The Verdant Health Commission awarded the Lynnwood Fire Department, in partnership with Snohomish County Fire District #1, the Mukilteo Fire Department and Swedish Edmonds Emergency Department, a grant to enhance two critical components of the Emergency Cardiac Care System for the residents of South Snohomish County.
Lynnwood will administer the grant which will provide all regional paramedic units with advanced electrocardiogram (ECG) transmission devices and local communities with “heat attack awareness” education. The intent of this combined program is to shorten the time from the onset of heart attack symptoms to life saving treatment at the hospital.
Heart attack studies have demonstrated a correlation between early treatment and heart attack survival. Today, the Washington State Department of Health’s Cardiac and Stroke Care Technical Advisory Committee recommends that paramedics quickly acquire an ECG, transmit and interpret the reading, and transport within 15 minutes.
With new transmitting technology, paramedics can rapidly obtain a diagnostic quality ECG and forward it to multiple members of the cardiac care team within minutes of arriving at the patient’s side. A combination of ‘single button’ technology and teamwork will allow paramedics and firefighters in South Snohomish County to meet the recommended on-scene time objectives and shorten time to treatment.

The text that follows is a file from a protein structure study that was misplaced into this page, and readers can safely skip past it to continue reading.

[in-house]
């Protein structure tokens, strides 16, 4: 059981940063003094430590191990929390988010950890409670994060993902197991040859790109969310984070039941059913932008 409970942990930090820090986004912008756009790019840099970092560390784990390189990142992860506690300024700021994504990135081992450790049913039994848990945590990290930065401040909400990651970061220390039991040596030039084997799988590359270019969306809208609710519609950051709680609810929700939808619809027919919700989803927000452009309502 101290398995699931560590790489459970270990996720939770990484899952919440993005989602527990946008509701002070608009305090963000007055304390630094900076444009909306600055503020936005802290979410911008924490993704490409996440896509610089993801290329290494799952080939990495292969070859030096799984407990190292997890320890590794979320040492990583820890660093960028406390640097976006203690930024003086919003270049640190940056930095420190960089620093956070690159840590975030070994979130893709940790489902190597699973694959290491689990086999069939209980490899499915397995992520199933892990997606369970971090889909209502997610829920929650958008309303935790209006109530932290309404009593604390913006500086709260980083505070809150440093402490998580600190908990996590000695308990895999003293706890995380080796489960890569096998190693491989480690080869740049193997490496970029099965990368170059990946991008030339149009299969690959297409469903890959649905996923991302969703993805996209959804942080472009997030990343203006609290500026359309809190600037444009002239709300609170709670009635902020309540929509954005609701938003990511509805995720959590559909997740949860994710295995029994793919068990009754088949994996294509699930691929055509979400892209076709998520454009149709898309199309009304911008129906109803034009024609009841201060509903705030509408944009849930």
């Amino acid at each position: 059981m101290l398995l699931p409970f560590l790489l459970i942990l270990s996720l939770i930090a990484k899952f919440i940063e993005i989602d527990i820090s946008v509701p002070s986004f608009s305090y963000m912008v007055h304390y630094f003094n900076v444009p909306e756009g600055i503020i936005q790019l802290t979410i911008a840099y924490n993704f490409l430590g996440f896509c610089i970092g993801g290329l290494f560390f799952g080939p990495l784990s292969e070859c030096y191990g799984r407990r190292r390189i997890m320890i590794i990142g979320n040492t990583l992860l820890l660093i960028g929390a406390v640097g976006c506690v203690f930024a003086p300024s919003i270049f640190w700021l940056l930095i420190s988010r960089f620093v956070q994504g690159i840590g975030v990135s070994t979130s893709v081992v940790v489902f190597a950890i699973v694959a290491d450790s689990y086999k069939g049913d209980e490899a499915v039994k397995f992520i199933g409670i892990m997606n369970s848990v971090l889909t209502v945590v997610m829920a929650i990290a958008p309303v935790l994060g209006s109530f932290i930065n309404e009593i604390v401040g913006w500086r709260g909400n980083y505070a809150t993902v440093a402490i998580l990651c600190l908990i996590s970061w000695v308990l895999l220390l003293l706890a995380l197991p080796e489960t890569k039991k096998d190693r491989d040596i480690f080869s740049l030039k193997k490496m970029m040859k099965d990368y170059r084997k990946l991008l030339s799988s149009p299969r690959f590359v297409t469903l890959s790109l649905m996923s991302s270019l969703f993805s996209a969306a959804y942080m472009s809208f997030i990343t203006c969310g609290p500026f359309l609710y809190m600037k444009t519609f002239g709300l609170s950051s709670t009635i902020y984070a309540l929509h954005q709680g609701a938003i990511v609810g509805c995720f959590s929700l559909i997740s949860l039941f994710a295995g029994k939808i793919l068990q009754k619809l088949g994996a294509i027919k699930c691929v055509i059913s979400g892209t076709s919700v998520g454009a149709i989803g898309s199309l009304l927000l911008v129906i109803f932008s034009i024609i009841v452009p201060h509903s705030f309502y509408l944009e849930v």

However, the best emergencycardiac care system starts on the phone with early activation of the emergency medical system (EMS). Surprisingly, only 40 percent of heart attack patients call 911. Even with evidence that supports calling 911 early, many patients drive themselves to the hospital or delay seeking treatment because they do not recognize the symptoms. In recent years, many deadly accidents have occurred as a result of heart attack patients attempting to drive to the hospital. Statistically, many heart attack patients never reach the hospital alive.
To help people recognize the symptoms of a heart attack and to understand the importance of calling 911, firefighters, paramedics and public educators will provide a series of heart attack awareness classes in 2013.